The University of Oxford's Bodleian Libraries is playing host to a new exhibition, 'Tutankhamun: Excavating the Archives', focuses on the many skilled Egyptian workers who helped find King Tut's tomb.
The tomb of Tutankhamun was discovered 100 years ago, and the story of its discovery is just as old, just as mythologised as pharaoh's treasures themselves. British Egyptologist Howard Carter and his team delved into Luxor and nigh-single handedly pulled the iconic remains of this once-forgotten boy king to light.
That's the way Western media liked to play it, at least. The University of Oxford's Bodleian Libraries is playing host to a new exhibition, 'Tutankhamun: Excavating the Archives', which challenges that century-old narrative, and brings the focus on the many skilled Egyptian workers whose contributions were key to the tomb's 10-year excavation and discovery.
The exhibition features Carter's own letters, plans and drawings, alongside dramatic pictures by photographer Harry Burton, many of which depicted and lent credit to local Egyptian workers - credit which has often been overlooked. Images include a shot of two foremen and a young boy carefully taking down a partition wall to open up King Tut's burial chamber, as well as a shot of many of the 50 local workmen who excavated the site.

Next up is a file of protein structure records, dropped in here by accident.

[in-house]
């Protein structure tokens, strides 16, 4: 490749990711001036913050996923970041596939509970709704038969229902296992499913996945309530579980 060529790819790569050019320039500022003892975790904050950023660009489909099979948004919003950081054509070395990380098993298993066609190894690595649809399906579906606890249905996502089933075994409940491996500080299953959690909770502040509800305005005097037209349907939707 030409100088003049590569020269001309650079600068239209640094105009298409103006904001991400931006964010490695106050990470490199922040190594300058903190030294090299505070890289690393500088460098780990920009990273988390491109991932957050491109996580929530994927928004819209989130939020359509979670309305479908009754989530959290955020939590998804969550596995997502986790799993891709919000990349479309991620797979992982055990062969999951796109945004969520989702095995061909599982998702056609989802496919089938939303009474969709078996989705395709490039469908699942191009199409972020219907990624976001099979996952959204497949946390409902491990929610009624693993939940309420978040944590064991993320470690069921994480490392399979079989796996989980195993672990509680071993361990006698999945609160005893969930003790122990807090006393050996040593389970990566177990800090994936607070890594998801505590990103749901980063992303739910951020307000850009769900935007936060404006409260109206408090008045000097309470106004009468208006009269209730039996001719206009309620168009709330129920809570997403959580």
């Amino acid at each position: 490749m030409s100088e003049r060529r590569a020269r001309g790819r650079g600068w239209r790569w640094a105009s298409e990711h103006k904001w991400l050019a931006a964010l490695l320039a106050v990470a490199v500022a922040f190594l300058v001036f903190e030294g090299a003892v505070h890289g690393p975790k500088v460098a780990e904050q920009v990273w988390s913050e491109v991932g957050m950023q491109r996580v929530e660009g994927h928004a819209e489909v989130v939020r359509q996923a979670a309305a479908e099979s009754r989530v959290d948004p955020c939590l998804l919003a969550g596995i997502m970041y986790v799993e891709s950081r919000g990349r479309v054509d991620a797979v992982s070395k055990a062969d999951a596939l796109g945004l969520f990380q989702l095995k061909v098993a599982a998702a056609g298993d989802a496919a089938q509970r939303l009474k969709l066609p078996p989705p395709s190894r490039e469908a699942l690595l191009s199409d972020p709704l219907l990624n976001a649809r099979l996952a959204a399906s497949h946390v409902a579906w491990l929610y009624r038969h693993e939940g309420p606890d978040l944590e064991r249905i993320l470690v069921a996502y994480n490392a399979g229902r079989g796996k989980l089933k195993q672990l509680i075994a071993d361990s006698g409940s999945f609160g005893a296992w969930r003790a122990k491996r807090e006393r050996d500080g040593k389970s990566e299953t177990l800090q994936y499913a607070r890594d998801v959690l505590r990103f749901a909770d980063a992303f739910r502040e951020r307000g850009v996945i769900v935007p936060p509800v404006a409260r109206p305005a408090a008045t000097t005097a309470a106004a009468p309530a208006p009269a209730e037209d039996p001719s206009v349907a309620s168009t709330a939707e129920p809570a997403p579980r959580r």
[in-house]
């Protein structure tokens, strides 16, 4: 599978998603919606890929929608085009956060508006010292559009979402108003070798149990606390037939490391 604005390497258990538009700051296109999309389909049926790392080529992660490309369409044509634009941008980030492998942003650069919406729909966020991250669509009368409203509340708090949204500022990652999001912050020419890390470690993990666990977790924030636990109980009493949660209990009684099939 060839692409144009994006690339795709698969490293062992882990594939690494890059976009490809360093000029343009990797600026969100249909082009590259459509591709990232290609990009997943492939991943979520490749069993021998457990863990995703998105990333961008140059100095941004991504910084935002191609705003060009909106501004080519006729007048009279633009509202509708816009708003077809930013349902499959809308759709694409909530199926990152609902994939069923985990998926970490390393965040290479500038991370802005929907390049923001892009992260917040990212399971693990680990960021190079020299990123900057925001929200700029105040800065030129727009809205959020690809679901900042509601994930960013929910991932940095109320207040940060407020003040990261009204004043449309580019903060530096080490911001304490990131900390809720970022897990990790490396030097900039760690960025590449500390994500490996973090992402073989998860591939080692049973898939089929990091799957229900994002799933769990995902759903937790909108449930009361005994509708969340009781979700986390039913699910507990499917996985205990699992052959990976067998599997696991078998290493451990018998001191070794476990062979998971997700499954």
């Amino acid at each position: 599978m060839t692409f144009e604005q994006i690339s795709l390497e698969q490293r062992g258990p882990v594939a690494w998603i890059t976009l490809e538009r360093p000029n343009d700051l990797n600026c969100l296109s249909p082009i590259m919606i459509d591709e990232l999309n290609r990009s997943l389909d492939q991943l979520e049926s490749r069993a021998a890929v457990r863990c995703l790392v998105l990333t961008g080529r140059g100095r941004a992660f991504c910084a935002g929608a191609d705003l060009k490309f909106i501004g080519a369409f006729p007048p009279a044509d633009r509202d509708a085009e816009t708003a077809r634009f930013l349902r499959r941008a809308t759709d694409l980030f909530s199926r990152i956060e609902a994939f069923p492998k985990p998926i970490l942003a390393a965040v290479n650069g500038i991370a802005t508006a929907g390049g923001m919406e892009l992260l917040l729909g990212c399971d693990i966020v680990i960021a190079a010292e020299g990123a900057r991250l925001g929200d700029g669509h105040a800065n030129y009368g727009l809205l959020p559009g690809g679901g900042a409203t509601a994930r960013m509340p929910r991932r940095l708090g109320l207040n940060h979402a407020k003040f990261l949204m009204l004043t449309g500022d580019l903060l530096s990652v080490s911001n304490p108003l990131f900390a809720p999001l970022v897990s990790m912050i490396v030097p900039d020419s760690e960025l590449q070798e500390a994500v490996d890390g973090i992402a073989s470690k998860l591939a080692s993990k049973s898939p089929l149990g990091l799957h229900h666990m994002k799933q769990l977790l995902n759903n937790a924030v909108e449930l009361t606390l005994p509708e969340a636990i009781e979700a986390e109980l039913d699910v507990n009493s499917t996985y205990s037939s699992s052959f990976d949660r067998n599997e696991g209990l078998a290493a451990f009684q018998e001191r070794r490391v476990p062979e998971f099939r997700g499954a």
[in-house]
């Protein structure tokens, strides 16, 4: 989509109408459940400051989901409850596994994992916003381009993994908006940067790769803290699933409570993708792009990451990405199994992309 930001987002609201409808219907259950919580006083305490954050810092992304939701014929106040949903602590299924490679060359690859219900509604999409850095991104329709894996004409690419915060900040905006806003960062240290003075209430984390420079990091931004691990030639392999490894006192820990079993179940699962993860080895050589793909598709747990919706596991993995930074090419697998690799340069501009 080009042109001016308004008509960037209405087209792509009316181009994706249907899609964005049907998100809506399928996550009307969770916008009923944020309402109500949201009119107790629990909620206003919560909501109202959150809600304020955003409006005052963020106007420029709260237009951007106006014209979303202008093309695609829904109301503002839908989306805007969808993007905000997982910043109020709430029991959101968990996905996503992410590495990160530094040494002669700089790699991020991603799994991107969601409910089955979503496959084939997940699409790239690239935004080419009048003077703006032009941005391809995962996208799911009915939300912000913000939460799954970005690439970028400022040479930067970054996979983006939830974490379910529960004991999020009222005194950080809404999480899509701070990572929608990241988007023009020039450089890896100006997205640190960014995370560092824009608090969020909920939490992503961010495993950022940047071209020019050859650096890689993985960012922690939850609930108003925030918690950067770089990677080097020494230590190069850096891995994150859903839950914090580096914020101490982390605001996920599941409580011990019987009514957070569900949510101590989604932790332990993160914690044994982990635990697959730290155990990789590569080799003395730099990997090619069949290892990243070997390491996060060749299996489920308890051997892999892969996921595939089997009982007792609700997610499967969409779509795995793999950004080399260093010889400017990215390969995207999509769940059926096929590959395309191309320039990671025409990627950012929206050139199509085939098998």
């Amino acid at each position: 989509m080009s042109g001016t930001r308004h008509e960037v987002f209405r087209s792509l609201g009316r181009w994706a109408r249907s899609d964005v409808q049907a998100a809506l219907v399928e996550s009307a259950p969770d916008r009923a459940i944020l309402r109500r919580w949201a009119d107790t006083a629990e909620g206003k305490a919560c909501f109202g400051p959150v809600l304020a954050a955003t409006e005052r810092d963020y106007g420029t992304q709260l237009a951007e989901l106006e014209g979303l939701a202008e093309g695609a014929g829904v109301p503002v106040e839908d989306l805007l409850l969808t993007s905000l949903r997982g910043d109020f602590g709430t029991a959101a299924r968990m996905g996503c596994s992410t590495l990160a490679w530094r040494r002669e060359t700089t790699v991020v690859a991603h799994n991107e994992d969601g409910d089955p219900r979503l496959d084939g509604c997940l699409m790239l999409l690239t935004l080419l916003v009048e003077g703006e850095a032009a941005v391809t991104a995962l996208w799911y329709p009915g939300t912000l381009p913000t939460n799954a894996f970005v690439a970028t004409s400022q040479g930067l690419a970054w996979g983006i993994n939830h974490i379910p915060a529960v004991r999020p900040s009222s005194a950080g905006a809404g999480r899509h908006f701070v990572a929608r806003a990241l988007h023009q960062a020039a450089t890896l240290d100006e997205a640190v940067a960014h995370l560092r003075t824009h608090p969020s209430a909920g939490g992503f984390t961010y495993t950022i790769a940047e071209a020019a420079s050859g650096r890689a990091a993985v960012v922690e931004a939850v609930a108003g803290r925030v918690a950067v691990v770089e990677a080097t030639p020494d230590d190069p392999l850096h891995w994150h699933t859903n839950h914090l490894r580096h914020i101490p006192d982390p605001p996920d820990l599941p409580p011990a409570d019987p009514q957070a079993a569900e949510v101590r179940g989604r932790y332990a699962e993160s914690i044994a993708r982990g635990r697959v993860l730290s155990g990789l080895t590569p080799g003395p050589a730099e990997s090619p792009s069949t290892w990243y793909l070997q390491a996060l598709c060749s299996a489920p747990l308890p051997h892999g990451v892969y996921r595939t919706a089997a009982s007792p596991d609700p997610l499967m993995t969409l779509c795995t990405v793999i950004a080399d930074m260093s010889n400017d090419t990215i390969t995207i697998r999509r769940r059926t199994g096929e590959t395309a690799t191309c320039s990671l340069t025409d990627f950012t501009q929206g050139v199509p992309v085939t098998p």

When shown alongside Carter's writings - which named and thanked four Egyptian foremen - it presents an image of collaboration, deliberately curated as a counterpoint to the Western vision of exoticism and adventure that is often associated with this discovery.